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Forces and their effects
· Forces can cause changes to the shape or motion of an object.
Objects can move in a straight line at a constant speed. They can
also change their speed and / or direction (accelerate or
decelerate). Graphs can help us to describe the movement of an
object. These may be distance-time graphs or velocity-time
· Candidates should use their skills, knowledge and understanding
· interpret data from tables and graphs relating to speed, velocity
and acceleration
· evaluate the effects of alcohol and drugs on stopping distances
· evaluate how the shape and power of a vehicle can be altered to
increase the vehicle's top speed
· draw and interpret velocity-time graphs for objects that reach
terminal velocity, including a consideration of the forces acting on
the object.…read more

Slide 3

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Kinetic energy
· When an object speeds up or slows down, its
kinetic energy increases or decreases. The forces
which cause the change in speed do so by doing
work. The momentum of an object is the product
of the object's mass and velocity.
· Candidates should use their skills, knowledge
and understanding to:
· evaluate the benefits of different types of braking
system, such as regenerative braking
· evaluate the benefits of air bags, crumple zones,
seat belts and side impact bars in cars…read more

Slide 4

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· The current in an electric circuit depends on
the resistance of the components and the
· Candidates should use their skills, knowledge
and understanding to:
· apply the principles of basic electrical circuits
to practical situations
· evaluate the use of different forms of lighting,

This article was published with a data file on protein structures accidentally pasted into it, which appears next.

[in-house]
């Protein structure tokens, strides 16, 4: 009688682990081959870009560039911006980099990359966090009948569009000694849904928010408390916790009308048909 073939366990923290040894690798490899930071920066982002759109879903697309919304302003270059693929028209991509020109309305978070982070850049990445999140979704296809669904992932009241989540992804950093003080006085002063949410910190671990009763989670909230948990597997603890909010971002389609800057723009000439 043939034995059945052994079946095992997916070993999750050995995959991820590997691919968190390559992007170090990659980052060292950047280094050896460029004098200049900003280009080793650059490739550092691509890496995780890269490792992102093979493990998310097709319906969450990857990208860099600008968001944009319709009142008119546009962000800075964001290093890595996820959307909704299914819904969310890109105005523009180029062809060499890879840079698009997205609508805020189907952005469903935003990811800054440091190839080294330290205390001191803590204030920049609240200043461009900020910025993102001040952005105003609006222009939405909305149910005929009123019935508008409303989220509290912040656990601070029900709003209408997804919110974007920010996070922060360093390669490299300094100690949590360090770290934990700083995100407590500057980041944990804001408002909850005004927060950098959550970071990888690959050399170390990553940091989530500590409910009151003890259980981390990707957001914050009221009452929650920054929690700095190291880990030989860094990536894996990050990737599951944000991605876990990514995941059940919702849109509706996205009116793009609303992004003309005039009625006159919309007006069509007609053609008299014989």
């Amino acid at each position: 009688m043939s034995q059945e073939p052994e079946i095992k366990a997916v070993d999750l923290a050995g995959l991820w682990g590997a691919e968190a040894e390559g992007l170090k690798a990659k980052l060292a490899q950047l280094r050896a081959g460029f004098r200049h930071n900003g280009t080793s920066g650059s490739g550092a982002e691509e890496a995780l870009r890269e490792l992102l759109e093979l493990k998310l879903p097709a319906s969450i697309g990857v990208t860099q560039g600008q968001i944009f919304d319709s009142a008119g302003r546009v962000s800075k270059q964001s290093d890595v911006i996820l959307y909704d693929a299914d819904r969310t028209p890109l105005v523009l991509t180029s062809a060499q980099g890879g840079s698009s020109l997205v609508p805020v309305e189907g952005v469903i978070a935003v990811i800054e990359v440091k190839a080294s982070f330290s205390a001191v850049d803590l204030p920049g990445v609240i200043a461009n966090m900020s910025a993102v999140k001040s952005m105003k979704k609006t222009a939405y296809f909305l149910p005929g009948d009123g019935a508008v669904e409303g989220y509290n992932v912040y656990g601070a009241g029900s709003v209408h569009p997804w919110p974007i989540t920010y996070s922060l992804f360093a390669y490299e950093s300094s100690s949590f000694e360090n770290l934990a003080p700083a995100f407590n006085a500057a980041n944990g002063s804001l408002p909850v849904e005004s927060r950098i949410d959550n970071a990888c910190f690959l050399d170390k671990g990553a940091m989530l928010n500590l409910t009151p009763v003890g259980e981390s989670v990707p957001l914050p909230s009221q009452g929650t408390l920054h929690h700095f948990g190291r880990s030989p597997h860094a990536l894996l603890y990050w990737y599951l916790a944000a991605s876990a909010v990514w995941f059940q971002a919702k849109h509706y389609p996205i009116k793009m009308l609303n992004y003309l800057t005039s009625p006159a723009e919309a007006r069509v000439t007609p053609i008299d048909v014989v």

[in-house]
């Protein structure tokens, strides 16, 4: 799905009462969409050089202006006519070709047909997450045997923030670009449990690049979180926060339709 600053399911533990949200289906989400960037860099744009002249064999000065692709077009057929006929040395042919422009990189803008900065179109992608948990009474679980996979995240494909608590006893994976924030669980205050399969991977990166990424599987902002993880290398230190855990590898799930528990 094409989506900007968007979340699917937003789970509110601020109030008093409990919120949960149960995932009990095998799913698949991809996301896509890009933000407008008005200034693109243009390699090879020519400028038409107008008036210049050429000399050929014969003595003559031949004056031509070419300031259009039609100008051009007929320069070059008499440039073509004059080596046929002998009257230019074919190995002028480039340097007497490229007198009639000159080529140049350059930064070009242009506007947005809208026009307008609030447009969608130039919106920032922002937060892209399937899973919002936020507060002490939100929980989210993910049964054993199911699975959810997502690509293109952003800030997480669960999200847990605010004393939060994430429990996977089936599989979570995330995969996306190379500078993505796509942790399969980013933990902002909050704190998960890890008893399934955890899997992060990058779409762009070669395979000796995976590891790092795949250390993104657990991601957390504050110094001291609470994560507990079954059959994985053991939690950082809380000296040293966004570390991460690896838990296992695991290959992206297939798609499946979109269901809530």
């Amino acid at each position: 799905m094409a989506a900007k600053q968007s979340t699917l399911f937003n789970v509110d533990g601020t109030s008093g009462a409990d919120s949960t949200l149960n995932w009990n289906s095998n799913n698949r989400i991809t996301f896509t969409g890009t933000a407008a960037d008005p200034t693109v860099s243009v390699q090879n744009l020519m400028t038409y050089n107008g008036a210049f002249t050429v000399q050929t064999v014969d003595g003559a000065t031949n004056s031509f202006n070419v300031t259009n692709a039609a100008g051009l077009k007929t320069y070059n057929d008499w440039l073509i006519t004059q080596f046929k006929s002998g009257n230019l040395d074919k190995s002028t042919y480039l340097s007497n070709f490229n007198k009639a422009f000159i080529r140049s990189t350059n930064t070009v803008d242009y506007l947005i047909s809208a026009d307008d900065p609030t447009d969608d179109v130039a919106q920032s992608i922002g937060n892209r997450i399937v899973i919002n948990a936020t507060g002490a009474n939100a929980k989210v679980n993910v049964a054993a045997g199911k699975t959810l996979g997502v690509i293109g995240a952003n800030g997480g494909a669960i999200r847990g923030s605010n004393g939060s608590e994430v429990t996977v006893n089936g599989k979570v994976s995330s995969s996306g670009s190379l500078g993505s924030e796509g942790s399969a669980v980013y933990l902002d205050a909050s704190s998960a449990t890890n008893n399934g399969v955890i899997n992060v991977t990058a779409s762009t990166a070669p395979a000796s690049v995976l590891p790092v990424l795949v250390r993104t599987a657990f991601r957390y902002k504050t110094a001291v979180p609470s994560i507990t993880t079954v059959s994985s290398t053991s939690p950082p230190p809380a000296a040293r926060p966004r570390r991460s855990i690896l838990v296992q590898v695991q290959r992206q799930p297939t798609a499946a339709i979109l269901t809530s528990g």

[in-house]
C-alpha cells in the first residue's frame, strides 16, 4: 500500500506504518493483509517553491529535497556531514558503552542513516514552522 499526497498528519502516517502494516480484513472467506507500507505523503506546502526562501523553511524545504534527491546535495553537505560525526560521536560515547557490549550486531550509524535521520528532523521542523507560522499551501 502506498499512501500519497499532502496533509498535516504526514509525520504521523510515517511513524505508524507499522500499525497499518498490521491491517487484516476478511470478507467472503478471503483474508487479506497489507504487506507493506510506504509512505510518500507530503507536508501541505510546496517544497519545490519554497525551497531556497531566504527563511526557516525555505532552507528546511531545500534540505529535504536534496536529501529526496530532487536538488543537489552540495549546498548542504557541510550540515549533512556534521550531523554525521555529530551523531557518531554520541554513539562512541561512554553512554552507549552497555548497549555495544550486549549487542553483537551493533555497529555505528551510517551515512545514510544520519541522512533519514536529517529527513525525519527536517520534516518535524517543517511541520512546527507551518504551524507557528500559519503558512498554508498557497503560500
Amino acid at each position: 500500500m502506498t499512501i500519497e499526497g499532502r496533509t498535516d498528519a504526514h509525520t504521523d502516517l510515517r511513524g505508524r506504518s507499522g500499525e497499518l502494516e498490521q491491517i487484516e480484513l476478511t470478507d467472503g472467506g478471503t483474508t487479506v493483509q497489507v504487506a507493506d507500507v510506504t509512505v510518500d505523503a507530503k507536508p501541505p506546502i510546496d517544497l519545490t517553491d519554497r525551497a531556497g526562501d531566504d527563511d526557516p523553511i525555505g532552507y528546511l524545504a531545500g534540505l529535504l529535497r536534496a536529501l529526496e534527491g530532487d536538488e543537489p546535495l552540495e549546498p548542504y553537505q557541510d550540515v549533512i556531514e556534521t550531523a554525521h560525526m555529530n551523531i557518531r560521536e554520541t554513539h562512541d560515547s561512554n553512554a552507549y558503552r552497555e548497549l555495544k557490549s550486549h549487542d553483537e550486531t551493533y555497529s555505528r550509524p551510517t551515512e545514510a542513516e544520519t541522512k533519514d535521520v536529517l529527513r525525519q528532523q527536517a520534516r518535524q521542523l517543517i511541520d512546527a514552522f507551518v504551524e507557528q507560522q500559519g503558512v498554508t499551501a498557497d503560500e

in terms of cost and energy efficiency.…read more

Slide 5

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Atoms and radiation
· Radioactive substances emit radiation from the nuclei of their atoms all the time.
These nuclear radiations can be very useful but may also be very dangerous. It is
important to understand the properties of different types of nuclear radiation. To
understand what happens to radioactive substances when they decay we need to
understand the structure of the atoms from which they are made. The use of
radioactive sources depends on their penetrating power and half-life.
· Candidates should use their skills, knowledge and understanding to:
· evaluate the effect of occupation and / or location on the level of background
radiation and radiation dose
· evaluate the possible hazards associated with the use of different types of nuclear
· evaluate measures that can be taken to reduce exposure to nuclear radiations
· evaluate the appropriateness of radioactive sources for particular uses, including as
tracers, in terms of the type(s) of radiation emitted and their half-lives
· explain how results from the Rutherford and Marsden scattering experiments led to
the `plum pudding' model being replaced by the nuclear model.…read more

Slide 6

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Life cycles of stars…read more


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